After what Jeff labeled to be one of the closest challenges he'd ever seen, Upolu won the Immunity Challenge. Savaii lost by only one coconut, but Semhar was seemingly responsible for her tribe's loss because she opted to shoot the coconuts and failed at the task.

"I'm shocked. Two baskets and she wants a sub!? It's not tag-team wrestling. It's Survivor. She chose to do it. She was adamant about what she wanted to do and she failed. There's no reason to keep her around," Jim said following the challenge.

Once both tribes returned to camp, Upolu's tribe members fiercely started looking around for the hidden Immunity Idol, while Savaii was very upset about their first big loss.

Semhar, upset over how Jim had reacted at the challenge by making faces behind her back, confronted him and said he didn't need to beat her when she was already down. She claimed she felt horrible about losing the challenge and didn't need him to run anything in. While Jim assured her he just simply rolled his eyes, he tried to brush off the argument as to not start too much drama.

Semhar's outburst then put a target on her back, and Mark believed she should be the one to be voted off. All the castaways on the Savaii tribe then started to talk strategy to figure out who should go. Ozzy suggested Cochran was not athletic and would probably not help them in challenges, but he acknowledged how Semhar had blown the challenge for them.

However, Ozzy was pretty adamant about keeping Semhar around over Cochran, and his motives were confusing Jim.

"Semhar knows that she's on the chopping block tonight. Here's my concern. Ozzy wants her around for a reason and it's round one. It scares me that he already has a reason to keep her around. I'm concerned that Ozzy might get in an alliance with all the girls. He's got charm. I could see that happening," Jim said.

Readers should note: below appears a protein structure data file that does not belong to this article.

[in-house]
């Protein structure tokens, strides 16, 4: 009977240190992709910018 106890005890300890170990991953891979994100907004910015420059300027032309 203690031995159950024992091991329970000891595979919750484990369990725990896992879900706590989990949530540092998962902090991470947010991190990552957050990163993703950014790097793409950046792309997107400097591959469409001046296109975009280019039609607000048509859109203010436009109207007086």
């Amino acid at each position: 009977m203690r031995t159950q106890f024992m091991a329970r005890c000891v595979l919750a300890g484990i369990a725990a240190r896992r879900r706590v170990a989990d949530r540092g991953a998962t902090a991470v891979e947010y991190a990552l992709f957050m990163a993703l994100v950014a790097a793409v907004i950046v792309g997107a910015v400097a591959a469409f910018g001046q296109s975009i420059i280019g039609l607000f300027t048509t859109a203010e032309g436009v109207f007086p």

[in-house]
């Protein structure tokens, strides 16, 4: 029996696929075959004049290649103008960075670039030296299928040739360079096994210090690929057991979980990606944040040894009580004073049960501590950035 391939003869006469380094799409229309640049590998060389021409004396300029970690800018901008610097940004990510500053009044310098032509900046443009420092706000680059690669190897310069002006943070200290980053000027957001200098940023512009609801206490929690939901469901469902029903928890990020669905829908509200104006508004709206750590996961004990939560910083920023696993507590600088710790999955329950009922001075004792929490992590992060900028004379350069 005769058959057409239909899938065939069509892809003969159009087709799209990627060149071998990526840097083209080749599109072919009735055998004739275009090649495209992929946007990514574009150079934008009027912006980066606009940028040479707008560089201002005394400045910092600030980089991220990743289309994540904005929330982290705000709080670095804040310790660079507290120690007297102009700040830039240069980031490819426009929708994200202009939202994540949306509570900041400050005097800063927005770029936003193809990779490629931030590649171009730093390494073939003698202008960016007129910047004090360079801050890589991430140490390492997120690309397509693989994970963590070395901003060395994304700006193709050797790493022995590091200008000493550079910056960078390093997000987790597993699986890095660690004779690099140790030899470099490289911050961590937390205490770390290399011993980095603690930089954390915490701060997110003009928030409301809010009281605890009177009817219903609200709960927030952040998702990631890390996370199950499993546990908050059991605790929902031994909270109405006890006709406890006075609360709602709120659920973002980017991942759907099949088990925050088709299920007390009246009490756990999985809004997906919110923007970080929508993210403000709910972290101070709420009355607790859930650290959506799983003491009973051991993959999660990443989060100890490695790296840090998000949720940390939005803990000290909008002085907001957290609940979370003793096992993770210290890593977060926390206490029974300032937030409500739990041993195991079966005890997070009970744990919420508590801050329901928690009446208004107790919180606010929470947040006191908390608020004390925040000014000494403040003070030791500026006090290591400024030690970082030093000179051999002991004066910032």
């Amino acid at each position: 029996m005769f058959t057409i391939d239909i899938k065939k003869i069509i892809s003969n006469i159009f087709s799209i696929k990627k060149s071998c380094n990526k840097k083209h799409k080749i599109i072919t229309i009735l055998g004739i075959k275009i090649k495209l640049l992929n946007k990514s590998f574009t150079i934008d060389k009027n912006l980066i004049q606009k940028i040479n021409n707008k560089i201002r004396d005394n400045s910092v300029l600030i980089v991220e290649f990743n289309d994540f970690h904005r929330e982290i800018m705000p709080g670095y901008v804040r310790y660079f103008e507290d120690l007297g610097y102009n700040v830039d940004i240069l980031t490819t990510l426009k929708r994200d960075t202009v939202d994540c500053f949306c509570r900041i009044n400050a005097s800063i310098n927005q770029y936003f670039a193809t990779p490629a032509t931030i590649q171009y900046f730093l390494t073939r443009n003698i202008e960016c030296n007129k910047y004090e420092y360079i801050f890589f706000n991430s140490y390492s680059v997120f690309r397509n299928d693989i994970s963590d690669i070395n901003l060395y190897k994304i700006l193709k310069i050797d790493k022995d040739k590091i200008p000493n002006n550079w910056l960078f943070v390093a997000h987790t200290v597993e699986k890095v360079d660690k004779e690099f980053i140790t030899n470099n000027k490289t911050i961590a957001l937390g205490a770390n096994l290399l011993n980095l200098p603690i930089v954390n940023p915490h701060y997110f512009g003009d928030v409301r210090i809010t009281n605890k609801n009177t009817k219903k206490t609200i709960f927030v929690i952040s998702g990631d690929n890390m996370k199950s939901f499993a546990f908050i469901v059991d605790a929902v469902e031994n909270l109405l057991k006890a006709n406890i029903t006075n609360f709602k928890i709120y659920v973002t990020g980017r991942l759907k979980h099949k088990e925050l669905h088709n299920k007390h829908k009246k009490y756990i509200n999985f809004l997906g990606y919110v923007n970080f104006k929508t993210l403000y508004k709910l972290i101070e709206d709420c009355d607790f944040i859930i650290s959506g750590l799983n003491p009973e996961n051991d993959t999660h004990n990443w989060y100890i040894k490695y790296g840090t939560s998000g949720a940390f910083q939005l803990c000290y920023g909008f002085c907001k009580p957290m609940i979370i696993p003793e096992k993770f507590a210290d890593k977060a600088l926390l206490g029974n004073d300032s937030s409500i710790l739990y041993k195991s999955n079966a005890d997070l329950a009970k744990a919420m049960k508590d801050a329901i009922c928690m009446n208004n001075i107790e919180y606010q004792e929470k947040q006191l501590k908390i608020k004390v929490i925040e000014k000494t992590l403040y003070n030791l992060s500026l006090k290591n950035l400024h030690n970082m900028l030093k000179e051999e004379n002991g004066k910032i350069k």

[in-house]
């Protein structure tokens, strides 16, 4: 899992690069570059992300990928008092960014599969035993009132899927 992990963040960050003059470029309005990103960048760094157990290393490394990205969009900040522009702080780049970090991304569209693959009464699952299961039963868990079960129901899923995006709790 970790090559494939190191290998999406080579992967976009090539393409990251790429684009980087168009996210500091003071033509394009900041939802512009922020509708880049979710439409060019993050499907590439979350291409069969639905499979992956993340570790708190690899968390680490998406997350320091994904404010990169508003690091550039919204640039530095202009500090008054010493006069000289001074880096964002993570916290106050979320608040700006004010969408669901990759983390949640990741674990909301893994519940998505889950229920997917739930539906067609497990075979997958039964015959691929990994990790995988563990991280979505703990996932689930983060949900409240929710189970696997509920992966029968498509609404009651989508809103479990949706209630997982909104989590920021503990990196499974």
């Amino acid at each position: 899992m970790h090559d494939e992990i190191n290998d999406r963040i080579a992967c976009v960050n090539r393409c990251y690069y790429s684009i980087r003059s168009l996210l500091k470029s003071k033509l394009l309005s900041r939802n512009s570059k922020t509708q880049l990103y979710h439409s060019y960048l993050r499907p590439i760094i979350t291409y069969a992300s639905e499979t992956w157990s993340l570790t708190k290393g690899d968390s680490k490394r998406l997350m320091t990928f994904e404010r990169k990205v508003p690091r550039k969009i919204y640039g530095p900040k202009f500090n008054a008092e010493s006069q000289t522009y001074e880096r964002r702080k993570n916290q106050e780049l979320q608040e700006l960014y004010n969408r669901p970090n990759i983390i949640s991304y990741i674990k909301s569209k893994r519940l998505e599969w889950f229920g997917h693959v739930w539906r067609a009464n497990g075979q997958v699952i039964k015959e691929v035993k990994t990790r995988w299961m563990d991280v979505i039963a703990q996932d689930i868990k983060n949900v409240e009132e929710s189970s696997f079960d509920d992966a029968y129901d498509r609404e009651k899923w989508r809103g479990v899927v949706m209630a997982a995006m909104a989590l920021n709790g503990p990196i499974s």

"But Semhar is pretty much useless. Her body is mesmerizing but it's not hypnotizing, and it blows my mind that Ozzy might be actually factoring in that snuggle factor in a million-dollar decision."

The decision came down to Semhar and Cochran, and Jim warned Cochran of the strategy everyone was talking. Cochran, who claimed he absolutely adored the game of Survivor and would be crushed if he was voted off at the first Tribal Council, talked to Mark about the game play. Mark assured him he would be fine and not to worry, because if he was in trouble, he'd let him know.

"It's heartbreaking to hear that Ozzy's saying I'm the weakest person and they should get rid of me for that. So, right now, I'm in high-alert paranoia mode. I'm extremely depressed, really. To be the first person kicked off when I'm on a tribe with Big Papa [Mark] and Semhar and all these girls -- it's like insulting," Cochran explained.

"This is a nightmare. It started off as a dream, but it really is a nightmare now. Tribal Council tonight is gonna suck. I'm not looking forward to it. I'm probably going to hear, 'The tribe has spoken,' my torch is going to be snuffed, I'm going to be sent to Redemption Island like an idiot, and it's just a sad conclusion to my Survivor story."

Later on, Survivor: South Pacific's nine castaways on the Savaii tribe arrived for their first Tribal Council.

Jeff began to ask the Savaii tribe questions about their game playing so far, and Jim came out and took a shot at Semhar by saying "good losers are good at losing." Semhar, attempting to save herself, said she was very vocal about her abilities at the challenge but obviously made a mistake because she couldn't handle the task.

Semhar explained she wanted to step up to the plate and try without being scared of failure or being eliminated if she was to failed. Jeff asked Ozzy whether it was more important to have a teammate who was willing to compete and lose or sit back and let others do the work. Ozzy suggested it would be better to have a more outgoing teammate.

Cochran's hesitation on the wall was then discussed as a reason why he might be weak at the challenges. Mark or Papa Bear, told him he needed direction and that might eventually pose a problem. Cochran tried to convince the tribe that after 11 years of being passionate about the game of Survivor, he'd be mortified if he was the first person voted off and would certainly step up his game if saved.

The voting then commenced and Jeff revealed the votes. One castaway voted for Cochran, while five people voted for Semhar. Five votes was enough to constitute for Semhar's elimination, so the other votes were not revealed to the castaways, but the episode's closing credits later showed Semhar was eliminated via a unanimous 8-1 vote. 

After revealing the votes, Jeff extinguished Semhar's torch and she was exiled to Redemption Island, where she will attempt to survive while awaiting her competitor for the season's first duel.



(Photo credit CBS)